PubMed Begins Flagging Conflicted Research: Coke Science Now Searchable

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Good news for public health; bad news for the International Life Sciences Institute: PubMed will now flag all new papers declaring conflicts of interest.

As part of the National Library of Medicine, the world’s largest library of health science, PubMed houses over 27 million scientific citations. This change means visitors to the internet’s premier scientific search engine will now know what science PepsiCo, Coca-Cola, ILSI and others have funded.

For years we have broadcast the fact that soda funding dramatically influences scientific results. It is not always easy to act on that information, however. Soda companies have not always made it easy to identify the health-related endeavors they’ve funded. And even when researchers declared their soda conflicts, they buried this information deep in the PDF versions of the articles, out of reach for the general public. No more.

Now conflict-of-interest declarations will appear prominently on each abstract page.

Take this 2016 study by Peter Katzmarzyk, a soda-funded researcher who enjoys regular Russells’ Blog coverage: Relationship between Soft Drink Consumption and Obesity in 9-11 Years Old Children in a Multi-National Study. This study somehow did not find a correlation between soft drink consumption and obesity or body-fat percentage. That finding might throw off a students or journalists attempting to study the impact of soda on health. That is, until they notice this “Conflict of Interest statement”:
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You can also now search for new industry-funded “science”on PubMed. This is really easy. Just put the company whose research you’re searching for plus “cois” in brackets: [cois].

Put in “coca-cola[cois]” for Coca-Cola-conflicted research. Here’s the result.
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Here’s the result for PepsiCo research. And here’s a search for ILSI’s work.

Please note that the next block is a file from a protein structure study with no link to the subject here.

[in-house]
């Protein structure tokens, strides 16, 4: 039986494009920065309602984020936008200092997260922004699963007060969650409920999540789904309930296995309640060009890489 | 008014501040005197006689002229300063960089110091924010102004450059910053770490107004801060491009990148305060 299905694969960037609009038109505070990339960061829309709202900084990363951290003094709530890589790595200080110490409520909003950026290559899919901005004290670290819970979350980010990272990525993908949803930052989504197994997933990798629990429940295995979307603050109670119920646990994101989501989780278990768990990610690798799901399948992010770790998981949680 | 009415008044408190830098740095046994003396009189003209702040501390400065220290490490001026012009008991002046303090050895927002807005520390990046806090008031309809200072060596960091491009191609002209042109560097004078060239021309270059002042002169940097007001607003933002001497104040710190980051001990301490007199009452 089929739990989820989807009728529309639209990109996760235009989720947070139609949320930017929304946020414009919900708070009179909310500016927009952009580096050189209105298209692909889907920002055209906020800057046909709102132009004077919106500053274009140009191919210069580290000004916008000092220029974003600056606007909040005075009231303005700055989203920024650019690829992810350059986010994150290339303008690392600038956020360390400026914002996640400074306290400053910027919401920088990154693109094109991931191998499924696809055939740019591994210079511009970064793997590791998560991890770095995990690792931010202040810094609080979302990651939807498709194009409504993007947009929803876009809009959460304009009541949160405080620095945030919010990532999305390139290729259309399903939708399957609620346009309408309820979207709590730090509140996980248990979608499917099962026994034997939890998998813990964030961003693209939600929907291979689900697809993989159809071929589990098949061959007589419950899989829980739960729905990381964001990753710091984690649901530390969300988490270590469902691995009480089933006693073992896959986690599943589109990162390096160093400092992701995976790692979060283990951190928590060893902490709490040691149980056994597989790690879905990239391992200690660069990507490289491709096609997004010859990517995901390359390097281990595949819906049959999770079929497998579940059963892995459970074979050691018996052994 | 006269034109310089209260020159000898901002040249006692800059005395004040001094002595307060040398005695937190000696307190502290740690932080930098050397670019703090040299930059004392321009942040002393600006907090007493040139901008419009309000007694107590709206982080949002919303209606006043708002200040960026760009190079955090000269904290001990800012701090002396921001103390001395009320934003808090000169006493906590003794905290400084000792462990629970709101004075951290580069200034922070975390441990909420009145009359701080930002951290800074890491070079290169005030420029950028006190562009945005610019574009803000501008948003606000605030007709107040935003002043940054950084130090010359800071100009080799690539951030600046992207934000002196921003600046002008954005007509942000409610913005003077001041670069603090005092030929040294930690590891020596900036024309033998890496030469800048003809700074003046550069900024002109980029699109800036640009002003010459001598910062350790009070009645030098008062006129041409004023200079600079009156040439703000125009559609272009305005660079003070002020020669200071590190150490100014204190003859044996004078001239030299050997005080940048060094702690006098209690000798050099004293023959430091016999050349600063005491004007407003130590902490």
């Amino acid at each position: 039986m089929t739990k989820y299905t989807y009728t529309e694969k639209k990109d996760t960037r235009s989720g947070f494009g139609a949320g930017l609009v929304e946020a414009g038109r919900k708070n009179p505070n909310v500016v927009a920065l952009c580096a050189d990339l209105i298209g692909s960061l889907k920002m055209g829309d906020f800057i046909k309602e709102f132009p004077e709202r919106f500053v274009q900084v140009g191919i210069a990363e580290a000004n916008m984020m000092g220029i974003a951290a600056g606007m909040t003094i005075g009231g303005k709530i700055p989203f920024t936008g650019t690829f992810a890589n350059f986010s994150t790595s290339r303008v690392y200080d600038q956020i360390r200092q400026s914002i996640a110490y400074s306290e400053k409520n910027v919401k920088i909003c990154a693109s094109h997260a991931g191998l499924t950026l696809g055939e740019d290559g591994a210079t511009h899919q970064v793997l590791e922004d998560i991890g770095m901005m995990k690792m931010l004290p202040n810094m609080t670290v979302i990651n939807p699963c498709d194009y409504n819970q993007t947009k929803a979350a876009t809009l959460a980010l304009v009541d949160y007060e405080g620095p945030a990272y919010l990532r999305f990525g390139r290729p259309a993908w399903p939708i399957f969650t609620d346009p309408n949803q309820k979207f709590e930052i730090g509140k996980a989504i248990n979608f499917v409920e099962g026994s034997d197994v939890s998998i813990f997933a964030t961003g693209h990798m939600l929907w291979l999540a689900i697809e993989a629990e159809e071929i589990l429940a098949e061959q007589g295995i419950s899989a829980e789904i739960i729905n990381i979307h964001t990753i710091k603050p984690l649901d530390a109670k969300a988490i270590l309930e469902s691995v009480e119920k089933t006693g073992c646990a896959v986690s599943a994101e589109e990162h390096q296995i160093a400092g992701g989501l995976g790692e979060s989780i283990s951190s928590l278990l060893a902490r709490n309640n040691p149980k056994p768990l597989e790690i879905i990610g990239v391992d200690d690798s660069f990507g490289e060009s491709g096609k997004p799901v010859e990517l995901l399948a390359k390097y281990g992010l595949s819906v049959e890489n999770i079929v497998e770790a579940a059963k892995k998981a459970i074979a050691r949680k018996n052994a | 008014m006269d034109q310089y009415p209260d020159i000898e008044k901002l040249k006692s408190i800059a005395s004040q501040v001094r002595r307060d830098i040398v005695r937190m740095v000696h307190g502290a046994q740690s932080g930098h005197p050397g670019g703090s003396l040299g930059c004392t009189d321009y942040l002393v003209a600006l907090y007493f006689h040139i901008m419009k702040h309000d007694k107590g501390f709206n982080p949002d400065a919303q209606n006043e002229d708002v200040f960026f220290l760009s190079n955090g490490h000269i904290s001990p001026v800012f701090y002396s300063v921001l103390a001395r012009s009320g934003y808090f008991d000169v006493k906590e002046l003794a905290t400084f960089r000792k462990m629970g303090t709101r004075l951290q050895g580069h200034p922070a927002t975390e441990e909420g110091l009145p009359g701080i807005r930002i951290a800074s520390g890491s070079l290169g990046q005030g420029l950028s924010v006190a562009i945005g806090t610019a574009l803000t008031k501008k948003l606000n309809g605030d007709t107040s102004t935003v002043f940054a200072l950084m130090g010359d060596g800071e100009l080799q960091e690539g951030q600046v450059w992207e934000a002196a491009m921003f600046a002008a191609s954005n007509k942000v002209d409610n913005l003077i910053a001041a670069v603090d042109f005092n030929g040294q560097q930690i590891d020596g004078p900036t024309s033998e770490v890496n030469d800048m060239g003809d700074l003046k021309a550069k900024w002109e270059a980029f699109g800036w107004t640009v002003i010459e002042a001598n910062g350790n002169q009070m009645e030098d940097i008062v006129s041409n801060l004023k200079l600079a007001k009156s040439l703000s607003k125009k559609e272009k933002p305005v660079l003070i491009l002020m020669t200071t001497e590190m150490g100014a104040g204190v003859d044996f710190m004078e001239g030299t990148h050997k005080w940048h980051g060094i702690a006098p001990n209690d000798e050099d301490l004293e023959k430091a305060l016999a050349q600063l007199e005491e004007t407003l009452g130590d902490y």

To a certain extent, this new tool still relies on personal integrity. Soda-funded researchers can get around this new PubMed feature if they neglect to mention their conflicts of interest. Take the Katzmarzyk study mentioned above. Sure, it disclosed Coca-Cola’s funding of the study as well as two other conflicts at the individual researcher level. Yet Dr. Katzmarzyk did not disclose his own personal conflict.

Coca-Cola includes Dr. Katzmarzyk on its “list of health professionals and scientific experts with whom we regularly collaborate and consult.” Clearly, this Coca-Cola relationship represents a direct, personal conflict of interest for Dr. Katzmarzyk. Yet the PubMed abstract does not mention it. Katzmarzyk’s Coca-Cola conflict does not appear in the PubMed abstracts for his other recent research either.

Nonetheless, we see this as progress. PubMed has made it easier for us to identify when researchers conceal their conflicts, too. As you may suspect, CrossFit played a role behind the scenes in facilitating this PubMed change, in conjunction with our colleagues and partners in public health. On the advocacy side, the Center for Science in the Public Interest, 62 scientists and five other organizations urged the same.

And on the political side, Senator Richard Blumenthal sent a letter to NLM urging them to increase conflict disclosure, co-signed by four other senators. We thank Senator Blumenthal for his sustained commitment to scientific integrity, exemplified in this case as well as in his stance against Coca-Cola’s Global Energy Balance Network.

With this major change to the way the world views scientific studies, we are now one step closer to the goal CrossFit Founder Greg Glassman set in 2014: “… to drive Big Soda out of fitness and by extension, the health sciences.” Another step will be passing California’s soda warning label bill, SB 300.

P.S. Did you know that Coca-Cola can cause rhabdomyolysis?

One comment

  1. Pingback: Colorado Springs Crossfit » Saturday 4/22/17

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